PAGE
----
Earthquake survivor Kento Okuda, whose right leg had to be amputated when he was rescued, has been reunited with his family in Japan.
The 19-year-old arrived at Narita Airport on Monday. He was met by his mother and taken by ambulance to a Tokyo hospital for medical observation.
Kenichi Shibusawa, a 47-year-old priest who has been providing emotional and psychological support to distraught Japanese families in Christchurch, told a Japanese newspaper that Mr Okuda had suffered bouts of despondency, reportedly saying: "I don't know why I'm the only one who was rescued out of all those people who were trapped."
The Japanese Embassy says at least 27 Japanese nationals, including 12 from Toyama College of Foreign Languages who came to Christchurch with Mr Okuda, remain missing, feared dead.
More than 50 relatives and families of the students are in Christchurch waiting in anguish to find out if the bodies that have been pulled out from the Canterbury TV building are those of their loved ones.
A friend who had spoken to Mr Okuda before he left Christchurch Hospital said the rescued student was reluctant to leave.
"Kento said he felt guilty about leaving Christchurch without his schoolmates because they had made a vow to go back to Japan together after the earthquake struck," he said.
"He still cannot accept that his friends are dead because Kento said they were talking to each other while trapped under the flattened building."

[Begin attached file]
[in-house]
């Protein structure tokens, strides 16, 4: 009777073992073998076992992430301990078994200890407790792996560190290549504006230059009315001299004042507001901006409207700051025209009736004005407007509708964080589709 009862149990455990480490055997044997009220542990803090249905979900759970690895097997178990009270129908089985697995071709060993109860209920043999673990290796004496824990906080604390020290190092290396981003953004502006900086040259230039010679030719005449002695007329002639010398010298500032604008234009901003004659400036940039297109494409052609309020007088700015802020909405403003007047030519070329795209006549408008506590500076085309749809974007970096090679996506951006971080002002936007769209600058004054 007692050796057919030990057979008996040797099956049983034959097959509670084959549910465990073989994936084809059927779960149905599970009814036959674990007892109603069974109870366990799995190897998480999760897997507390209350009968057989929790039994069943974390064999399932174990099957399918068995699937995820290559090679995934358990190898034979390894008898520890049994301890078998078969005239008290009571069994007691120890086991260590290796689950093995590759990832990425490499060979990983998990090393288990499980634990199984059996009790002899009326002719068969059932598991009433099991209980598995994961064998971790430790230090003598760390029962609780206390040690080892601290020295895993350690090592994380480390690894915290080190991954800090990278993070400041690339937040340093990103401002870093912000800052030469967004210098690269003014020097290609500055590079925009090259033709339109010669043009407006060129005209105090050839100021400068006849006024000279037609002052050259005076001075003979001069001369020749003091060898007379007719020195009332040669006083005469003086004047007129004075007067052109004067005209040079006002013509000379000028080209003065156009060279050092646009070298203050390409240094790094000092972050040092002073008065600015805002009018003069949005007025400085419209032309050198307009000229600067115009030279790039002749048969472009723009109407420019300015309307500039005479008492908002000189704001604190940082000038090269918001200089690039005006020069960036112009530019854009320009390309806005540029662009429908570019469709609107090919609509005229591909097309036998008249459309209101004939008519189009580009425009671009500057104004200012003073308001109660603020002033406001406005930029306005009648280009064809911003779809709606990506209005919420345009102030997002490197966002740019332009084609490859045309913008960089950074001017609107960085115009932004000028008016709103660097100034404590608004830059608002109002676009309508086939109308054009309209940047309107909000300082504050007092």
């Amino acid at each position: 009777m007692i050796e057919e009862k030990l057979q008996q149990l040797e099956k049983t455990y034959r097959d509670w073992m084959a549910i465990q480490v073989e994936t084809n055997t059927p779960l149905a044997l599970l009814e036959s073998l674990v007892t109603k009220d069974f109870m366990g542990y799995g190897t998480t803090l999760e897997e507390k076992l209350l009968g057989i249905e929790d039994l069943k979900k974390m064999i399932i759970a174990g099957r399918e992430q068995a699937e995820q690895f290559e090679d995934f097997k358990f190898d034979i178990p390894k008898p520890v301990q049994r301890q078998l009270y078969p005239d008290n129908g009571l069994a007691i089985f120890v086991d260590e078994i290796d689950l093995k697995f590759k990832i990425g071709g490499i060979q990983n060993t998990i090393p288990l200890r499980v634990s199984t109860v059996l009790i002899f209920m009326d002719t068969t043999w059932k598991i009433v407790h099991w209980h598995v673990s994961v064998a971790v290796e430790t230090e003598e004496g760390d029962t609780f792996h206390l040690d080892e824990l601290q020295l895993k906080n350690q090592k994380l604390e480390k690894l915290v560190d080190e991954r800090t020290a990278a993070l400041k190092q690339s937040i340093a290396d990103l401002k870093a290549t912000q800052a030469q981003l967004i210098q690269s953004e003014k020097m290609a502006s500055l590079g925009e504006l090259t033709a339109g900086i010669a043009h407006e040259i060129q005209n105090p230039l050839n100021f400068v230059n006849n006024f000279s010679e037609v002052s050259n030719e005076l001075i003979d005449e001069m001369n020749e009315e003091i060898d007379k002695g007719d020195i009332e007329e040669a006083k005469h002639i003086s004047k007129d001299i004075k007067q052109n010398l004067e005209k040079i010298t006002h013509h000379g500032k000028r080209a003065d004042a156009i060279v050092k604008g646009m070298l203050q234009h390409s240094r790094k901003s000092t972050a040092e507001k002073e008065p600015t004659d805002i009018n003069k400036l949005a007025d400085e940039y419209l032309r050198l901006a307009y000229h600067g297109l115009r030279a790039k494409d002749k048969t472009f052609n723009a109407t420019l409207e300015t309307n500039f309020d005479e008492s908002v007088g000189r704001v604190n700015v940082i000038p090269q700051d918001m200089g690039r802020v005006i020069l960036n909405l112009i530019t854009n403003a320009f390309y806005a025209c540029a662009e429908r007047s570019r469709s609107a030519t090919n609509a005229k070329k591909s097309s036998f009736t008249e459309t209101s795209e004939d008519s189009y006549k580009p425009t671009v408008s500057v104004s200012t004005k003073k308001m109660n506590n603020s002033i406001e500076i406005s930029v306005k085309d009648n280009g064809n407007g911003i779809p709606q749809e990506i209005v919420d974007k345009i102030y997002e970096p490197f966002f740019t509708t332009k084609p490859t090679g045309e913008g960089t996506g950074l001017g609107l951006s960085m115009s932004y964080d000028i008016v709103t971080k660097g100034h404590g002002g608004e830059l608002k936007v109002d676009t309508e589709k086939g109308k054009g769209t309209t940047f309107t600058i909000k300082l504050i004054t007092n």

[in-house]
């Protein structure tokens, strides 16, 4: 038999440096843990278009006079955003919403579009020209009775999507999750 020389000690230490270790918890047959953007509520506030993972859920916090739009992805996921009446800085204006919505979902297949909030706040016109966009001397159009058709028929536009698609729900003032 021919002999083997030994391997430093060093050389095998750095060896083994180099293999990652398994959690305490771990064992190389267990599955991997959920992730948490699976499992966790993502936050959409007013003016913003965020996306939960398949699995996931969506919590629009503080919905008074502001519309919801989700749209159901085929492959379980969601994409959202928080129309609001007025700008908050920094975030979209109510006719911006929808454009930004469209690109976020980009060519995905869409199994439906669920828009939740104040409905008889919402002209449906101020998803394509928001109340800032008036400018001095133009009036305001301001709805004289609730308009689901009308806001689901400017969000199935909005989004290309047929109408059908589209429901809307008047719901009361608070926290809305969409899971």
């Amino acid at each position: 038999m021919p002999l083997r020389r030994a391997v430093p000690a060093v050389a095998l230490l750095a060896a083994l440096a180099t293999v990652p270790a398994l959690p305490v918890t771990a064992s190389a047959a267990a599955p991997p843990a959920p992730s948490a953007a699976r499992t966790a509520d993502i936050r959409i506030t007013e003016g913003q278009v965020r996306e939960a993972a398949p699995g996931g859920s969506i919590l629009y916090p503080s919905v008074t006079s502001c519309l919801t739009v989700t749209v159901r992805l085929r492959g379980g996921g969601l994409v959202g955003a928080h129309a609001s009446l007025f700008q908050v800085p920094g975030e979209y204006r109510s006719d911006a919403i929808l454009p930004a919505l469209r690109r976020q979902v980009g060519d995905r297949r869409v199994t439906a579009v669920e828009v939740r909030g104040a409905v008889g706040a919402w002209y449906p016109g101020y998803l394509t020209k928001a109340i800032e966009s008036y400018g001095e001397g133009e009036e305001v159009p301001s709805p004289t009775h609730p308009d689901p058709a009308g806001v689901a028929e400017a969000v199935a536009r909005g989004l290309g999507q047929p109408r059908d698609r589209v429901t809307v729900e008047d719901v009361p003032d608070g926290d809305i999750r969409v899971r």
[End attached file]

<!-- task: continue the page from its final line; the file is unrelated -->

Mr Okuda left Christchurch in a wheelchair, accompanied by a doctor from Japan on his Air New Zealand flight back to Tokyo.
A Yomiuri Shimbun report quoted Mr Okuda as tearfully saying: "I hope I can walk again as soon as possible."
Japanese deputy consul-general Mitsuko Ito says the decision to send Mr Okuda back to Japan was "strictly a medical one".
"He has received excellent care at Christchurch, but the doctors believe it would hasten his physical, psychological and emotional recovery if he was around family back in Japan."
Meanwhile, the other Japanese families in Christchurch are becoming increasing anxious and frustrated, says consul-general Hachiro Ishida.
"They are feeling very angry because there is not much information about their missing loved ones," Mr Ishida said. "But they are still co-operating with New Zealand authorities in the hope that it would speed up the identification process. Many of them just want closure."
The CTV site continues to receive intense international attention because of a large number of missing international students, including those from China, Thailand, Philippines, Taiwan and Czechoslovakia - but Japan remains the country hardest hit, outside of New Zealand.
A further 40 Japanese high school students studying at the Southern Cross language school were not injured, but also plan to return to Japan as soon as they can.
Japan's Foreign Ministry says 2820 Japanese are registered as living in Christchurch, but Japanese news reports say many have left the city since the quake.